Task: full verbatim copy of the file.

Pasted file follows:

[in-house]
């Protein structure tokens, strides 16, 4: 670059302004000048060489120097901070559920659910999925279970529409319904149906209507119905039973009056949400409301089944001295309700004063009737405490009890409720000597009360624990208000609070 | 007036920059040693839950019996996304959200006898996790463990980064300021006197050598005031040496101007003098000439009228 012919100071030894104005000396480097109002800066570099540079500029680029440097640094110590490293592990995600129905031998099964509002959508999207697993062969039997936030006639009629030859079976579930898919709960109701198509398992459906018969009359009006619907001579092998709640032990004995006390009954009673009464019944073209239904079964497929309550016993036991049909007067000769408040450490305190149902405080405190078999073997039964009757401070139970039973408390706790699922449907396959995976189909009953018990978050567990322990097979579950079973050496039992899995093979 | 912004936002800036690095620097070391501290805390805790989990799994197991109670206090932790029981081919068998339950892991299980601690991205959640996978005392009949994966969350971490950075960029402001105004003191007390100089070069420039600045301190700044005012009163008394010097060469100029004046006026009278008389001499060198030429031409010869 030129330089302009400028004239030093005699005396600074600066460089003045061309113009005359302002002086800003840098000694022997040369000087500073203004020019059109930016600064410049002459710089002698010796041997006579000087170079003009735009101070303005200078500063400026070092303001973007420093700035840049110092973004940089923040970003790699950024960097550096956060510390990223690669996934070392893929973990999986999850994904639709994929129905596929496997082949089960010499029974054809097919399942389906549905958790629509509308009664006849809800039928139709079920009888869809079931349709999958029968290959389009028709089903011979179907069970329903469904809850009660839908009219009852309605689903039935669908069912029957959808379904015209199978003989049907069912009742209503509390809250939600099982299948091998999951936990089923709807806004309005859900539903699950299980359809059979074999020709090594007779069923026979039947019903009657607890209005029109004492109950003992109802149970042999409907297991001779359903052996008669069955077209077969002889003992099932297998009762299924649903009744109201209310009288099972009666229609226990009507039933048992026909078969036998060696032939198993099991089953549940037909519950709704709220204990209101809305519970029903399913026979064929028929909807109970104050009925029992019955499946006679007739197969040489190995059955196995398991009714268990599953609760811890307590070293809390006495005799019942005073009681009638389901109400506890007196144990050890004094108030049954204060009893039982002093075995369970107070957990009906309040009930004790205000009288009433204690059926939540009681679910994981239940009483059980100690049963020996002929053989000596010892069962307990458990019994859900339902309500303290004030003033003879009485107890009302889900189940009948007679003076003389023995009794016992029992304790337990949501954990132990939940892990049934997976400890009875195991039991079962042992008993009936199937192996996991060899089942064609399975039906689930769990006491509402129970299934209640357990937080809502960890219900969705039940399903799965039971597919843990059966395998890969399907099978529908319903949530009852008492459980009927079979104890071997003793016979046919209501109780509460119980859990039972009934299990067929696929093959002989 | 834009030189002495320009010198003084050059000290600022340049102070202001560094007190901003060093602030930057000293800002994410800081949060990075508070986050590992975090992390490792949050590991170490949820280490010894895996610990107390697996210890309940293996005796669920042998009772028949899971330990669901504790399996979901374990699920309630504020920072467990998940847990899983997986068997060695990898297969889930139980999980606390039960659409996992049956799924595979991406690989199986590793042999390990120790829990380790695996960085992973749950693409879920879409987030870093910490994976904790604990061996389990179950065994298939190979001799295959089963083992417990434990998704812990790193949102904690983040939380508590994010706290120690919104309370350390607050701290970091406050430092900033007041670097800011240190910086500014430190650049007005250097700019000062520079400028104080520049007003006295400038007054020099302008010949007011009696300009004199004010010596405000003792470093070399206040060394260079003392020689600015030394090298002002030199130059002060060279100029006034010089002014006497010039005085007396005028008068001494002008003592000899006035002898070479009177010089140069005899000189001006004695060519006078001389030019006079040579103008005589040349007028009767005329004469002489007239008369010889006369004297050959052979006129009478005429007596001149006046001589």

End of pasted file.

[in-house]
């Protein structure tokens, strides 16, 4: 670059302004000048060489120097901070559920659910999925279970529409319904149906209507119905039973009056949400409301089944001295309700004063009737405490009890409720000597009360624990208000609070 | 007036920059040693839950019996996304959200006898996790463990980064300021006197050598005031040496101007003098000439009228 012919100071030894104005000396480097109002800066570099540079500029680029440097640094110590490293592990995600129905031998099964509002959508999207697993062969039997936030006639009629030859079976579930898919709960109701198509398992459906018969009359009006619907001579092998709640032990004995006390009954009673009464019944073209239904079964497929309550016993036991049909007067000769408040450490305190149902405080405190078999073997039964009757401070139970039973408390706790699922449907396959995976189909009953018990978050567990322990097979579950079973050496039992899995093979 | 912004936002800036690095620097070391501290805390805790989990799994197991109670206090932790029981081919068998339950892991299980601690991205959640996978005392009949994966969350971490950075960029402001105004003191007390100089070069420039600045301190700044005012009163008394010097060469100029004046006026009278008389001499060198030429031409010869 030129330089302009400028004239030093005699005396600074600066460089003045061309113009005359302002002086800003840098000694022997040369000087500073203004020019059109930016600064410049002459710089002698010796041997006579000087170079003009735009101070303005200078500063400026070092303001973007420093700035840049110092973004940089923040970003790699950024960097550096956060510390990223690669996934070392893929973990999986999850994904639709994929129905596929496997082949089960010499029974054809097919399942389906549905958790629509509308009664006849809800039928139709079920009888869809079931349709999958029968290959389009028709089903011979179907069970329903469904809850009660839908009219009852309605689903039935669908069912029957959808379904015209199978003989049907069912009742209503509390809250939600099982299948091998999951936990089923709807806004309005859900539903699950299980359809059979074999020709090594007779069923026979039947019903009657607890209005029109004492109950003992109802149970042999409907297991001779359903052996008669069955077209077969002889003992099932297998009762299924649903009744109201209310009288099972009666229609226990009507039933048992026909078969036998060696032939198993099991089953549940037909519950709704709220204990209101809305519970029903399913026979064929028929909807109970104050009925029992019955499946006679007739197969040489190995059955196995398991009714268990599953609760811890307590070293809390006495005799019942005073009681009638389901109400506890007196144990050890004094108030049954204060009893039982002093075995369970107070957990009906309040009930004790205000009288009433204690059926939540009681679910994981239940009483059980100690049963020996002929053989000596010892069962307990458990019994859900339902309500303290004030003033003879009485107890009302889900189940009948007679003076003389023995009794016992029992304790337990949501954990132990939940892990049934997976400890009875195991039991079962042992008993009936199937192996996991060899089942064609399975039906689930769990006491509402129970299934209640357990937080809502960890219900969705039940399903799965039971597919843990059966395998890969399907099978529908319903949530009852008492459980009927079979104890071997003793016979046919209501109780509460119980859990039972009934299990067929696929093959002989 | 834009030189002495320009010198003084050059000290600022340049102070202001560094007190901003060093602030930057000293800002994410800081949060990075508070986050590992975090992390490792949050590991170490949820280490010894895996610990107390697996210890309940293996005796669920042998009772028949899971330990669901504790399996979901374990699920309630504020920072467990998940847990899983997986068997060695990898297969889930139980999980606390039960659409996992049956799924595979991406690989199986590793042999390990120790829990380790695996960085992973749950693409879920879409987030870093910490994976904790604990061996389990179950065994298939190979001799295959089963083992417990434990998704812990790193949102904690983040939380508590994010706290120690919104309370350390607050701290970091406050430092900033007041670097800011240190910086500014430190650049007005250097700019000062520079400028104080520049007003006295400038007054020099302008010949007011009696300009004199004010010596405000003792470093070399206040060394260079003392020689600015030394090298002002030199130059002060060279100029006034010089002014006497010039005085007396005028008068001494002008003592000899006035002898070479009177010089140069005899000189001006004695060519006078001389030019006079040579103008005589040349007028009767005329004469002489007239008369010889006369004297050959052979006129009478005429007596001149006046001589």